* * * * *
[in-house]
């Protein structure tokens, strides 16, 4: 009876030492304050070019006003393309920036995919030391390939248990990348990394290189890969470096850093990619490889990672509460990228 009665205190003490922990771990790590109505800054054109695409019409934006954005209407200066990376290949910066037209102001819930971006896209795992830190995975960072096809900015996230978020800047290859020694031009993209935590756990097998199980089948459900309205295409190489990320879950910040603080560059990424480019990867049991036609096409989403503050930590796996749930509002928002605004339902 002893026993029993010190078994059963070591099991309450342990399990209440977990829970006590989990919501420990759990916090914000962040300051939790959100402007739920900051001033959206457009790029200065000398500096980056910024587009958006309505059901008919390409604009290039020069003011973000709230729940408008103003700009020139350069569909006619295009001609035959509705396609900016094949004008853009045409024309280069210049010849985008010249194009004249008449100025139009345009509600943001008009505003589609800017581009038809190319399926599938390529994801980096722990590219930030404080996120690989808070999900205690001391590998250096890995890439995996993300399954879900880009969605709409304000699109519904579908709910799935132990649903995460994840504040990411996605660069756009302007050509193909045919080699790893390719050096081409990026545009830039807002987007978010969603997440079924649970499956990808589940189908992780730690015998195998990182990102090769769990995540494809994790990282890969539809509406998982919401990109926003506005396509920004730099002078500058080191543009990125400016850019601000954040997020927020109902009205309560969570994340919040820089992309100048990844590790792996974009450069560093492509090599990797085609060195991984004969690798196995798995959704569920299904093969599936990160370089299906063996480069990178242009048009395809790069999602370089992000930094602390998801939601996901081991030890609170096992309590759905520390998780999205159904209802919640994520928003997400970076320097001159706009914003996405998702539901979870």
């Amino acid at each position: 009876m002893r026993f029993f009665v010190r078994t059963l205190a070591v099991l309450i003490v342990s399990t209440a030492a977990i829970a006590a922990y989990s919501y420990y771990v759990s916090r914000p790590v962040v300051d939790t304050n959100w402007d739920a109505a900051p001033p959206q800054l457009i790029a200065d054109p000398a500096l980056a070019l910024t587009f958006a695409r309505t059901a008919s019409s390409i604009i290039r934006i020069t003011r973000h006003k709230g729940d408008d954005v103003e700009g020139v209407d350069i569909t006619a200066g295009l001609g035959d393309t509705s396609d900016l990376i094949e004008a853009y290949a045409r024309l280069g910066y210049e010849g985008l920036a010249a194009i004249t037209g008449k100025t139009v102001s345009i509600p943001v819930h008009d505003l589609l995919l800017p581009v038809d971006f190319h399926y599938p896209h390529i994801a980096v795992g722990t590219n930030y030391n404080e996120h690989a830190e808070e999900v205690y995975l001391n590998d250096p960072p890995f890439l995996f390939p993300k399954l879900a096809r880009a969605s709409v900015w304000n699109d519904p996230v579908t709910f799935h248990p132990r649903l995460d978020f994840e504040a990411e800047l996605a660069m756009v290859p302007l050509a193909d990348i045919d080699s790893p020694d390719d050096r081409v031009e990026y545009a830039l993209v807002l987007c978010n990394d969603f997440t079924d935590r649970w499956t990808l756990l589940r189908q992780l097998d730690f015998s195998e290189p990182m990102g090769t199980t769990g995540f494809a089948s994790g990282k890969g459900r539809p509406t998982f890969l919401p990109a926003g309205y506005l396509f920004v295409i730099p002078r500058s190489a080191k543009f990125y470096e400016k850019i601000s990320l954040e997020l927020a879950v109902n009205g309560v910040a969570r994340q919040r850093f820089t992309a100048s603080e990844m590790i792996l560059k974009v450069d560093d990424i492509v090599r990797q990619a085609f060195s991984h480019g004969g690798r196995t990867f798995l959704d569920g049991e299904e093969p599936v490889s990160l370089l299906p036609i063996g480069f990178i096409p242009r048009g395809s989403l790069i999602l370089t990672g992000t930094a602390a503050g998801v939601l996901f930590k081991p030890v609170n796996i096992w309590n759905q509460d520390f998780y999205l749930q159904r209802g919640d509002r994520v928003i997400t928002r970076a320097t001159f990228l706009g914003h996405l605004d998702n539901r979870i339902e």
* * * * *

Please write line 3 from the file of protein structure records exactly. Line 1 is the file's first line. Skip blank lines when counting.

């Amino acid at each position: 009876m002893r026993f029993f009665v010190r078994t059963l205190a070591v099991l309450i003490v342990s399990t209440a030492a977990i829970a006590a922990y989990s919501y420990y771990v759990s916090r914000p790590v962040v300051d939790t304050n959100w402007d739920a109505a900051p001033p959206q800054l457009i790029a200065d054109p000398a500096l980056a070019l910024t587009f958006a695409r309505t059901a008919s019409s390409i604009i290039r934006i020069t003011r973000h006003k709230g729940d408008d954005v103003e700009g020139v209407d350069i569909t006619a200066g295009l001609g035959d393309t509705s396609d900016l990376i094949e004008a853009y290949a045409r024309l280069g910066y210049e010849g985008l920036a010249a194009i004249t037209g008449k100025t139009v102001s345009i509600p943001v819930h008009d505003l589609l995919l800017p581009v038809d971006f190319h399926y599938p896209h390529i994801a980096v795992g722990t590219n930030y030391n404080e996120h690989a830190e808070e999900v205690y995975l001391n590998d250096p960072p890995f890439l995996f390939p993300k399954l879900a096809r880009a969605s709409v900015w304000n699109d519904p996230v579908t709910f799935h248990p132990r649903l995460d978020f994840e504040a990411e800047l996605a660069m756009v290859p302007l050509a193909d990348i045919d080699s790893p020694d390719d050096r081409v031009e990026y545009a830039l993209v807002l987007c978010n990394d969603f997440t079924d935590r649970w499956t990808l756990l589940r189908q992780l097998d730690f015998s195998e290189p990182m990102g090769t199980t769990g995540f494809a089948s994790g990282k890969g459900r539809p509406t998982f890969l919401p990109a926003g309205y506005l396509f920004v295409i730099p002078r500058s190489a080191k543009f990125y470096e400016k850019i601000s990320l954040e997020l927020a879950v109902n009205g309560v910040a969570r994340q919040r850093f820089t992309a100048s603080e990844m590790i792996l560059k974009v450069d560093d990424i492509v090599r990797q990619a085609f060195s991984h480019g004969g690798r196995t990867f798995l959704d569920g049991e299904e093969p599936v490889s990160l370089l299906p036609i063996g480069f990178i096409p242009r048009g395809s989403l790069i999602l370089t990672g992000t930094a602390a503050g998801v939601l996901f930590k081991p030890v609170n796996i096992w309590n759905q509460d520390f998780y999205l749930q159904r209802g919640d509002r994520v928003i997400t928002r970076a320097t001159f990228l706009g914003h996405l605004d998702n539901r979870i339902e």